Sexual harrassment in the workplace – Part 1

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Accusations of this nature should be taken seriously.

Author: Kiril Moskovchuk
Published:
Reading time: 3 minutes

This article is 4 years old.

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With the recent news reports of sexual assault accusations, what do we do if a member of our staff comes out as a victim of sexual assault in the workplace?

Accusations of this nature should be taken seriously. Regardless whether your employee submitted a formal written grievance or just raised a complaint verbally, this should be treated as a grievance. Even if an employee simply shared a story in an informal conversation with a manager or a colleague and the details of the story lead to a suspected sexual assault or harassment of any nature, it would be appropriate to organise a meeting with the employee concerned to inform that what have been disclosed may amount to sexual assault or harassment and you intend to investigate the matter unless the employee objects to your investigation.

In any circumstances, you ought to carry out a reasonable investigation. At the very least, the facts of the matter should be established and the accused person interviewed and asked for an explanation. The complainant may be invited to provide a statement or may need to be interviewed, especially if the circumstances of the complaints are not clear. You would need to interview potential witnesses and take their version of events. If your IT and monitoring systems can yield  some useful data, for example, CCTV records, exchange of messages, the relevant data should be extracted from the systems. Your investigation should confidential and care should be taken to protect the identity and dignity of the person complaining as far as it is practicable.

Your investigation may well reveal that there is little substance to the complaint. For example, it may have happened that after your Christmas company meal finished the complainant and the alleged perpetrator proceeded to carry on the festivities in a local pub and the unwanted conduct took place there. In this case it would appear that the events complained about took place purely outside of the workplace and would not constitute your liability, and you will have all the details to back your decision of not taking the complaint further. At the same time, you will have a meeting with the perpetrator to inform this person that although the harassment took place outside of his course of employment, this person can still be personally liable. Your policy may stipulate some circumstances in which specific inappropriate conduct outside of the workplace may give rise to disciplinary proceedings. Conduct of your members of staff in managerial roles are often subject to stricter requirements of their conduct, such as their inappropriate conduct even not in the course of their employment which may still bring the company into disrepute could give rise to disciplinary proceedings. There may be sufficient connection, as in the given example, between the workplace and the conduct outside of the workplace, which will be sufficient for disciplinary action.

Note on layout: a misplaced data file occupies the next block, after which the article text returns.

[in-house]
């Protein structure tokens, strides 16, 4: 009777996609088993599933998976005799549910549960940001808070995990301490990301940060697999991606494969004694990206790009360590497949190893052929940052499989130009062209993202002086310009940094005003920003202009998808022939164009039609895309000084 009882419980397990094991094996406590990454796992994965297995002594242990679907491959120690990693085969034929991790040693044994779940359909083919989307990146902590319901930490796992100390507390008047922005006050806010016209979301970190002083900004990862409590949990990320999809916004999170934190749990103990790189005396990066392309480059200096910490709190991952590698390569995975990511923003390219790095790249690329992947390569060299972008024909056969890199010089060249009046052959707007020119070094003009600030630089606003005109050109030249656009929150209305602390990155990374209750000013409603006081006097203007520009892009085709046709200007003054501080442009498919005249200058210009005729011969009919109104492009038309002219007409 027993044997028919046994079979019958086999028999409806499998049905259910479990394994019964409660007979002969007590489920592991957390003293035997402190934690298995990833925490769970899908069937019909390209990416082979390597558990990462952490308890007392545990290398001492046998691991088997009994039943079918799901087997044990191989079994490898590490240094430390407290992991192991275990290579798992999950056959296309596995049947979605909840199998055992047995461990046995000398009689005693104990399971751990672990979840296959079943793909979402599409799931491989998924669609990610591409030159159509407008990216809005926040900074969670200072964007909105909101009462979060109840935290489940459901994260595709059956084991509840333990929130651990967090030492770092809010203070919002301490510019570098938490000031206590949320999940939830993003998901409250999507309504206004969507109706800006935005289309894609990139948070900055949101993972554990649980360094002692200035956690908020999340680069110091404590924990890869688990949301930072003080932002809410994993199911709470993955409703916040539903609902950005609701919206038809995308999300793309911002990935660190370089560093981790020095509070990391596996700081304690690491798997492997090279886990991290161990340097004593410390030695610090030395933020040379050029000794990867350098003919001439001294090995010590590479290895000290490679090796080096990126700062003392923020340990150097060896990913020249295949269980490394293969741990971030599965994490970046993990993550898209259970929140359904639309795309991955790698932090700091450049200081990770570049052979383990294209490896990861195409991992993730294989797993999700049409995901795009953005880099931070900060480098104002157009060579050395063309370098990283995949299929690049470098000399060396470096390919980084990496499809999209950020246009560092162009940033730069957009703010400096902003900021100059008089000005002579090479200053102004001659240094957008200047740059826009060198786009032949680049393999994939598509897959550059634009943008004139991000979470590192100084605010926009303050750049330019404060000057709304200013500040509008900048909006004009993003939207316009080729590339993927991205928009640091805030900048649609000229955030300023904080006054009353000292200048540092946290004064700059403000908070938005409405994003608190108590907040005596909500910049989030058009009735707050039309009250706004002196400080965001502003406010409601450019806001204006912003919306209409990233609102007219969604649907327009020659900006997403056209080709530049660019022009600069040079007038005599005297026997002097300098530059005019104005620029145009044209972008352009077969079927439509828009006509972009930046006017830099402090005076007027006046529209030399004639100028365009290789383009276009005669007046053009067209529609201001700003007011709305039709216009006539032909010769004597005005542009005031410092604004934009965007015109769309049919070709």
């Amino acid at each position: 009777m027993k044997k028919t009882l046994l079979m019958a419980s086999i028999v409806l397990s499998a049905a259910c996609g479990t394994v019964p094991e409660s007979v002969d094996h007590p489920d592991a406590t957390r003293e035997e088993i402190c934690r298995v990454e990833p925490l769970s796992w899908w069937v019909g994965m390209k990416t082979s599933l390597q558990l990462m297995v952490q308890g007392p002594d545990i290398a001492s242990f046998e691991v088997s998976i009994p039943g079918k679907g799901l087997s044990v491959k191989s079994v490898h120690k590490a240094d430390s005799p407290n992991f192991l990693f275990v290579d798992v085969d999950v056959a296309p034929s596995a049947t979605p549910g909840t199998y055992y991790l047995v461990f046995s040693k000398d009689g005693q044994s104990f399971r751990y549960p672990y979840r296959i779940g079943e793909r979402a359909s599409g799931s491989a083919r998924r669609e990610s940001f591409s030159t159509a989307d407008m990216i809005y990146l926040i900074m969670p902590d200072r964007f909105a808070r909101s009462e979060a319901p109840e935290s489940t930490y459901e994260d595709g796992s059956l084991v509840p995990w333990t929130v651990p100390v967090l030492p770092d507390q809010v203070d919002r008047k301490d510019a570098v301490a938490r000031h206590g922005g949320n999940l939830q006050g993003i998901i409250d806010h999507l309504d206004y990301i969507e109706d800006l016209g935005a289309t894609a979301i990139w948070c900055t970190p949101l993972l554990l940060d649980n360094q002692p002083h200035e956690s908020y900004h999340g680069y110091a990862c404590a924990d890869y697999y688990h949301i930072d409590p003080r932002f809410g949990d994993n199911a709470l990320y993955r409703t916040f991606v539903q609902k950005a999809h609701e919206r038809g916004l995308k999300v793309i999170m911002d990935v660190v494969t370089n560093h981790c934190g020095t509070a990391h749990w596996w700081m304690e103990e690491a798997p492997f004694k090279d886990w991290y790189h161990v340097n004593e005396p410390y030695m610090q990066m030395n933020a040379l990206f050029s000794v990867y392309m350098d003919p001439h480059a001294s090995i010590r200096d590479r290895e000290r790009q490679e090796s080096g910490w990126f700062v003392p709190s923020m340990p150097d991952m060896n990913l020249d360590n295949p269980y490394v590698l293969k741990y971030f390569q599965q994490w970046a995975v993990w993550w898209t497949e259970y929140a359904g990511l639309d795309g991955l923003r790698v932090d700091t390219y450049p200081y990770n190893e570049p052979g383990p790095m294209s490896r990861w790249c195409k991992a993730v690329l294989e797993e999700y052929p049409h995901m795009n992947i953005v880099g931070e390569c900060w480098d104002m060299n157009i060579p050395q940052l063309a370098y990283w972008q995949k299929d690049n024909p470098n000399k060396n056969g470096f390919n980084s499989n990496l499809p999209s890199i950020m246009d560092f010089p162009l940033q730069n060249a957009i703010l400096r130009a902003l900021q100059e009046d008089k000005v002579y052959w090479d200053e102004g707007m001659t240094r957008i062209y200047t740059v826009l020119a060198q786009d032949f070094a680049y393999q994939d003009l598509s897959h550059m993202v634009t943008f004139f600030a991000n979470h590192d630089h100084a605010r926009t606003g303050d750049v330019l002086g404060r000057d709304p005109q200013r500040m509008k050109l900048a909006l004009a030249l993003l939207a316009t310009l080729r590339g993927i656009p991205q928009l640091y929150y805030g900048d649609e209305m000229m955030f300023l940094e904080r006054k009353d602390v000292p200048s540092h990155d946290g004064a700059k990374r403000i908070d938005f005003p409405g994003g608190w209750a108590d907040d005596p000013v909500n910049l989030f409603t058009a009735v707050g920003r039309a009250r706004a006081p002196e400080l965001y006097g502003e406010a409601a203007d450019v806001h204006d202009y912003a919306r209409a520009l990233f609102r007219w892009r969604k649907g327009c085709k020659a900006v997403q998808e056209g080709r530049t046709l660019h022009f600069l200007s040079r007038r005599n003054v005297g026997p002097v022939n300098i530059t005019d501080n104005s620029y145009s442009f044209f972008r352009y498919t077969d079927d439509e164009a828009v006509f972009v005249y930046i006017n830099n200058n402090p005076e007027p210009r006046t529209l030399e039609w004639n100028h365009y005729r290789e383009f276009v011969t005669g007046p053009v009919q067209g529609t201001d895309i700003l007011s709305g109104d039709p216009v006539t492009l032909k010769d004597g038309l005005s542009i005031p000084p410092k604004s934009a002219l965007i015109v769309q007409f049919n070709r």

In the next article will look in detail into what constitutes sexual assault and actionable harassment.

Kiril Moskovchuk

Legal Advisor

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